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Columbus Family Law Attorney ◦ Divorce, Dissolution

Practice Areas

The Dougherty, Hanneman & Snedaker, LLC ("DHS") law firm handles matters involving only divorce, dissolution and other family relations law issues. Because DHS handles only family relations law matters, the firm is able to acquire a more specialized knowledge and to offer services more efficiently.

Family Law

Family law is also called "domestic relations law." Generally, family law deals with two types of relationships: first, the relationship between husbands and wives; and second, the relationship between parents and children.

Family law deals with specific lawsuits, specific issues and other specific matters. These lawsuits, issues and matters are discussed below.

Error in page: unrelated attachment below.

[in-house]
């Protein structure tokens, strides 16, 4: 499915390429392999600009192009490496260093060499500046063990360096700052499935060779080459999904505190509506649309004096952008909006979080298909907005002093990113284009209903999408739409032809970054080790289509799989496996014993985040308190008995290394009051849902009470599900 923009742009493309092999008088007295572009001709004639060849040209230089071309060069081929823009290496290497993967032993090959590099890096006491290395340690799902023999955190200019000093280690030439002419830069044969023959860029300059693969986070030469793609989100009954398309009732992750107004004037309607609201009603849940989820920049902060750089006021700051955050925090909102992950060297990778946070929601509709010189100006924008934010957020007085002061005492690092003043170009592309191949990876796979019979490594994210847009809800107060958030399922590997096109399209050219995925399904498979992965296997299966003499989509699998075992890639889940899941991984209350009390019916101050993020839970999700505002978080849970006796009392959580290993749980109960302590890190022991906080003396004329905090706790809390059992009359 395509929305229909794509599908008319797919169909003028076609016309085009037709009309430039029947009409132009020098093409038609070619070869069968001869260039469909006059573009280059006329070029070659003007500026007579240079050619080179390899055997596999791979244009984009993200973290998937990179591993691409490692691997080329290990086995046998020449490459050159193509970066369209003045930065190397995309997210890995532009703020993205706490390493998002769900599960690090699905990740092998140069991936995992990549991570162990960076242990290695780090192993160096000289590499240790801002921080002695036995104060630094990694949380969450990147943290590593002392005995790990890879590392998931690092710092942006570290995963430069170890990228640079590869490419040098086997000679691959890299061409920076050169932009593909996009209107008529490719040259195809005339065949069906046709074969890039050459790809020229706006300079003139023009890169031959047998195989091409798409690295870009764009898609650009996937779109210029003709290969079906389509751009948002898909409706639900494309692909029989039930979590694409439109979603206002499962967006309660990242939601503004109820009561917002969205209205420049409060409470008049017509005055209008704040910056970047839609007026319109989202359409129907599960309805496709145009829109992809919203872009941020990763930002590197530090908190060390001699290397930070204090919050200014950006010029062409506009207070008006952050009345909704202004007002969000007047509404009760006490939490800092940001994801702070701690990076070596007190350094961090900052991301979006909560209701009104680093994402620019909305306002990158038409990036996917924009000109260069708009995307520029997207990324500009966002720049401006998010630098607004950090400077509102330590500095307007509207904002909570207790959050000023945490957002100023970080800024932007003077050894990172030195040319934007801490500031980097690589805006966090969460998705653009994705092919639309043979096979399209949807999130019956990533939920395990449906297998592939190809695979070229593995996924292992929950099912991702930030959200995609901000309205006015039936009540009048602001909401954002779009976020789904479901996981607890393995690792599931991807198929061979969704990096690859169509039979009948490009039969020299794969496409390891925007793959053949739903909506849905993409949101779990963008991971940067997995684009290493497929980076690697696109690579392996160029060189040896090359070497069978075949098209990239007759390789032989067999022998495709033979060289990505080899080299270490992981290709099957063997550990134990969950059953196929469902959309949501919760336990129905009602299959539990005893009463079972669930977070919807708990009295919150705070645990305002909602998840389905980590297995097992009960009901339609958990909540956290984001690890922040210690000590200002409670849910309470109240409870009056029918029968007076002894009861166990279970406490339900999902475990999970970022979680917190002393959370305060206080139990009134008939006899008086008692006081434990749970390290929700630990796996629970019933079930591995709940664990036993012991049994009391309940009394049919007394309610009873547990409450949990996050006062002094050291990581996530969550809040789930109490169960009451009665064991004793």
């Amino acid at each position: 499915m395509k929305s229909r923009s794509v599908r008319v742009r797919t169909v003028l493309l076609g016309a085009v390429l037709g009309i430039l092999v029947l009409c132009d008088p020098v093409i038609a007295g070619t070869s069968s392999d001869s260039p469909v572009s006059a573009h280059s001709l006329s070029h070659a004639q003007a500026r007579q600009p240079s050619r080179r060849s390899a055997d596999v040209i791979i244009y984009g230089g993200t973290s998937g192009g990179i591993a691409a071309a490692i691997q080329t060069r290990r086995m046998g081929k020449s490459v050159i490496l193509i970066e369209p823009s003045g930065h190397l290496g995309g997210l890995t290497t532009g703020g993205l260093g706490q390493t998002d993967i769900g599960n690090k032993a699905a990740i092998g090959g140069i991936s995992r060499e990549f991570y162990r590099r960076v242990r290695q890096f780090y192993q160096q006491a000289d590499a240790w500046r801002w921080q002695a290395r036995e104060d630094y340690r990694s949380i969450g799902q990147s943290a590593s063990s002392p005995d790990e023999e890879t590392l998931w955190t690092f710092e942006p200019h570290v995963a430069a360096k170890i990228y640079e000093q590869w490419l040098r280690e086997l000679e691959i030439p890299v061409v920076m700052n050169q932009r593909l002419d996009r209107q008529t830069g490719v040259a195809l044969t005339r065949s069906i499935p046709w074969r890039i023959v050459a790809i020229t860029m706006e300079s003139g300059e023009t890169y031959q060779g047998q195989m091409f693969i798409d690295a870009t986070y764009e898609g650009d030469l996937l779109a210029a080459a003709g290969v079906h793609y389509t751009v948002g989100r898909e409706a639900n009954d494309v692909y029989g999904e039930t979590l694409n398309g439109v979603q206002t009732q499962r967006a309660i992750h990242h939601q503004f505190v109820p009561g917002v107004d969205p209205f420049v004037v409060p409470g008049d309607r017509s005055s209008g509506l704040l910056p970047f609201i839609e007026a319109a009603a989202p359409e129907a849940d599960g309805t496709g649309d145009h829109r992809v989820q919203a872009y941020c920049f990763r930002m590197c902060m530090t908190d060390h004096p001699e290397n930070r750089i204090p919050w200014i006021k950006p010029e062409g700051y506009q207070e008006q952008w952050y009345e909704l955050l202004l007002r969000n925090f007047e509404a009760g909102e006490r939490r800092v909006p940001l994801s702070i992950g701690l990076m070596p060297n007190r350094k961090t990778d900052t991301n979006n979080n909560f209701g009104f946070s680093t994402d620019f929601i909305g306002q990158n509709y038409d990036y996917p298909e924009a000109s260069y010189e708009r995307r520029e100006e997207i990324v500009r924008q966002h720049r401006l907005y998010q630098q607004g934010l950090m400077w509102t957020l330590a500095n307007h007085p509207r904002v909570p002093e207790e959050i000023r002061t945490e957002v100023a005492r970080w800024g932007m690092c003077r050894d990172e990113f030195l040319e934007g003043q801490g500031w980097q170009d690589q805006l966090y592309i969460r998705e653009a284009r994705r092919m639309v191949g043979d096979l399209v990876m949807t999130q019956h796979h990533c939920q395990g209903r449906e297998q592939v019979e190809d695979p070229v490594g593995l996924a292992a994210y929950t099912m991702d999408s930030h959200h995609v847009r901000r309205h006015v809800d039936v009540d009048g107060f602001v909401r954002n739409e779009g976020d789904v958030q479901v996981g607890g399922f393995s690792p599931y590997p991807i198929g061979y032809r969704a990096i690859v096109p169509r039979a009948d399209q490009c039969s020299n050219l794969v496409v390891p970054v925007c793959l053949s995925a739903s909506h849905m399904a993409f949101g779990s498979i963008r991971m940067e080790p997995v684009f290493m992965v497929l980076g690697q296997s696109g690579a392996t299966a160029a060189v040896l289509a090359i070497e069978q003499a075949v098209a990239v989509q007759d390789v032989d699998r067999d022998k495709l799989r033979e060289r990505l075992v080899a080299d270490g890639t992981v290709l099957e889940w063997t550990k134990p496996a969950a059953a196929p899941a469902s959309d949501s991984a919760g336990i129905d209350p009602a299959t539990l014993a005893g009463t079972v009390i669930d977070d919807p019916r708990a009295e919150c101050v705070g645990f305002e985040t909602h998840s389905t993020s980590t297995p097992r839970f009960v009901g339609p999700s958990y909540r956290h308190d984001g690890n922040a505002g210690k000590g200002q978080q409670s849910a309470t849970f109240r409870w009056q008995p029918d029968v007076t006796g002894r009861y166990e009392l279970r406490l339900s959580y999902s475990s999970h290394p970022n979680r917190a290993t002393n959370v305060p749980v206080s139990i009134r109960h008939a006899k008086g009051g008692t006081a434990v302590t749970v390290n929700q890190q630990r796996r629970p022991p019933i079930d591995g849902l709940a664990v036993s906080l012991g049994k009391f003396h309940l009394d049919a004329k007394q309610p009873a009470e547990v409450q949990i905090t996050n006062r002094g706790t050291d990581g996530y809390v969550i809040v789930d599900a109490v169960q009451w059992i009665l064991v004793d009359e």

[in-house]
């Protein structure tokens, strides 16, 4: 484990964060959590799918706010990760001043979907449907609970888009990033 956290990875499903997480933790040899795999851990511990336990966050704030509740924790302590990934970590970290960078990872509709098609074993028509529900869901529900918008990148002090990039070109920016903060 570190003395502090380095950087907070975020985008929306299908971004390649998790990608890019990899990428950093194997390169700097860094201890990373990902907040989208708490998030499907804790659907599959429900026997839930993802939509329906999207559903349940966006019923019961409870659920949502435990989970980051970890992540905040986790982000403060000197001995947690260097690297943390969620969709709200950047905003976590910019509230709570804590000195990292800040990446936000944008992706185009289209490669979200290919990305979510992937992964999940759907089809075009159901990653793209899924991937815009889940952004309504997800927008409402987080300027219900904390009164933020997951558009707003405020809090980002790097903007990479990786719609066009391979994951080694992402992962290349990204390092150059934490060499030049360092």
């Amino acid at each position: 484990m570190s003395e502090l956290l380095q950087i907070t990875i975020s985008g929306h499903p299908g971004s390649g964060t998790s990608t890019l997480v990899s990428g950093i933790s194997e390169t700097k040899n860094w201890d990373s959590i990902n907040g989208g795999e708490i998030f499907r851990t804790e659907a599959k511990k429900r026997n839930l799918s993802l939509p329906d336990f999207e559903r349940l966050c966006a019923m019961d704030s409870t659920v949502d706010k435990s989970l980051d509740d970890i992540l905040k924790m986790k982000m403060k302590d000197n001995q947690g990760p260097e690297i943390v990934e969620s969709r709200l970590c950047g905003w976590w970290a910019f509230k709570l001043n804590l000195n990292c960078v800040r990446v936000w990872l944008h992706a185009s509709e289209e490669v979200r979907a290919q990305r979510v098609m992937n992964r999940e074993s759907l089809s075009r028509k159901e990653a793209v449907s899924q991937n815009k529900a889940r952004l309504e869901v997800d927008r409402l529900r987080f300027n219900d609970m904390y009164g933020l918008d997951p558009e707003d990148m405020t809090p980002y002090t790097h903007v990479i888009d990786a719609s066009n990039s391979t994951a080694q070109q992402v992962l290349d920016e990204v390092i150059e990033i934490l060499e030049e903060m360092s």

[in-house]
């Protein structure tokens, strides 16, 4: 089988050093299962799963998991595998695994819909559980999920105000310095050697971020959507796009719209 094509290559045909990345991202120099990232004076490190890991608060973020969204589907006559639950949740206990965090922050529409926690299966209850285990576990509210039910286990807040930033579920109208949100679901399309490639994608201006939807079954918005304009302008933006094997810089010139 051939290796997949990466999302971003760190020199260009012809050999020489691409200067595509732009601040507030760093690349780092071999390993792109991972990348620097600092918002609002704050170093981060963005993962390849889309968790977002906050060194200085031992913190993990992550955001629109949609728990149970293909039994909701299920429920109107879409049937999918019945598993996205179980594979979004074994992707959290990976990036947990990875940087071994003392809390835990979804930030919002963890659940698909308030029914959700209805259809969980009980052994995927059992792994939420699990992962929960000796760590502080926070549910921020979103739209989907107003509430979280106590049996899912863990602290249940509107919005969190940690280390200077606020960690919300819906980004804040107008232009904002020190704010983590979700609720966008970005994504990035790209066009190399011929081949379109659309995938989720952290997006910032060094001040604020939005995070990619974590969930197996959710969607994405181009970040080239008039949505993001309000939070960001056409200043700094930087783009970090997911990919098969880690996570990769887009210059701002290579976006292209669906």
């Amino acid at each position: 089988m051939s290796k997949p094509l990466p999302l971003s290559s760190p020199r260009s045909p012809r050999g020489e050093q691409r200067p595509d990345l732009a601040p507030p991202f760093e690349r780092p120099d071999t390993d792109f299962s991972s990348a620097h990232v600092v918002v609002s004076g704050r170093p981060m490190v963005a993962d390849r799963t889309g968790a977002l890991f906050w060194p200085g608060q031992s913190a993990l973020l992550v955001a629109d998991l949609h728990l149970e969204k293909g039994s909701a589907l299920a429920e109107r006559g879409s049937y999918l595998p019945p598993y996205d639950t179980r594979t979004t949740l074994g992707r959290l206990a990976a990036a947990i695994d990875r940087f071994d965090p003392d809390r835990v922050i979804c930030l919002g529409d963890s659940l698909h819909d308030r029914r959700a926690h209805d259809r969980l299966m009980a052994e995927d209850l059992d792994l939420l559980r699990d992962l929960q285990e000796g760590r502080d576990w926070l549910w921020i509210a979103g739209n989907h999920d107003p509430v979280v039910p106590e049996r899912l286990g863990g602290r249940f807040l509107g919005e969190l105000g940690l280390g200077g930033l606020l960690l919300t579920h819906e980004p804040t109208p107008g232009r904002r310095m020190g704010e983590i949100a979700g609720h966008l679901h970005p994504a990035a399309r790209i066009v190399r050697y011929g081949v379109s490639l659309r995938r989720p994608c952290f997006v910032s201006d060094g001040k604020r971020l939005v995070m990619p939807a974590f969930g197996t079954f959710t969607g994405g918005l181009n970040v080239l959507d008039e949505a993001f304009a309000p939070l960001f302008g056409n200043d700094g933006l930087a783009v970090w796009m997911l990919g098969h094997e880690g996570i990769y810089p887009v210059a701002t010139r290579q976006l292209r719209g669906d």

Lawsuits

A lawsuit is a proceeding handled by a court in which the rights and duties of the parties are determined. Family law includes various types of lawsuits.

Divorce

A divorce is a lawsuit that terminates a marriage. Generally, other issues are also addressed in a divorce. Typically, the parties’ property and debt will be divided. If the parties have children, shared parenting, custody, visitation, child support and other child-related issues will be addressed.

Dissolution

A dissolution is also a lawsuit that terminates a marriage. In a dissolution, the parties have reached a full agreement on all issues. The parties submit their agreement to the court. If the agreement is legally proper, the court will review and approve the agreement, make the agreement the order of the court, and terminate the marriage.

Legal Separation